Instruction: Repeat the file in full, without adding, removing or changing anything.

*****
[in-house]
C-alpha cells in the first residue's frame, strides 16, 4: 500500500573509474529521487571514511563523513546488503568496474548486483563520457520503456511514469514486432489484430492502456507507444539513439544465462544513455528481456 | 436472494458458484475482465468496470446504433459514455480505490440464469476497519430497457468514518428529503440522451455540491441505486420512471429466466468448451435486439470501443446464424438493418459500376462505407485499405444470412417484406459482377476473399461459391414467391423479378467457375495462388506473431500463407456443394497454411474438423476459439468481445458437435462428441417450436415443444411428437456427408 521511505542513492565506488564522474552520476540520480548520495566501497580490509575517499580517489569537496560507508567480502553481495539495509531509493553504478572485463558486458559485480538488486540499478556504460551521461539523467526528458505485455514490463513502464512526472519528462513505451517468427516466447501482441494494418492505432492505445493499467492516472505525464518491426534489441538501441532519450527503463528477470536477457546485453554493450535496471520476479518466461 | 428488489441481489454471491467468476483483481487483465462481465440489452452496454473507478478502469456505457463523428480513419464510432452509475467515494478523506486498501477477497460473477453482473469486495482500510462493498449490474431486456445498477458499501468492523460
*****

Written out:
[in-house]
C-alpha cells in the first residue's frame, strides 16, 4: 500500500573509474529521487571514511563523513546488503568496474548486483563520457520503456511514469514486432489484430492502456507507444539513439544465462544513455528481456 | 436472494458458484475482465468496470446504433459514455480505490440464469476497519430497457468514518428529503440522451455540491441505486420512471429466466468448451435486439470501443446464424438493418459500376462505407485499405444470412417484406459482377476473399461459391414467391423479378467457375495462388506473431500463407456443394497454411474438423476459439468481445458437435462428441417450436415443444411428437456427408 521511505542513492565506488564522474552520476540520480548520495566501497580490509575517499580517489569537496560507508567480502553481495539495509531509493553504478572485463558486458559485480538488486540499478556504460551521461539523467526528458505485455514490463513502464512526472519528462513505451517468427516466447501482441494494418492505432492505445493499467492516472505525464518491426534489441538501441532519450527503463528477470536477457546485453554493450535496471520476479518466461 | 428488489441481489454471491467468476483483481487483465462481465440489452452496454473507478478502469456505457463523428480513419464510432452509475467515494478523506486498501477477497460473477453482473469486495482500510462493498449490474431486456445498477458499501468492523460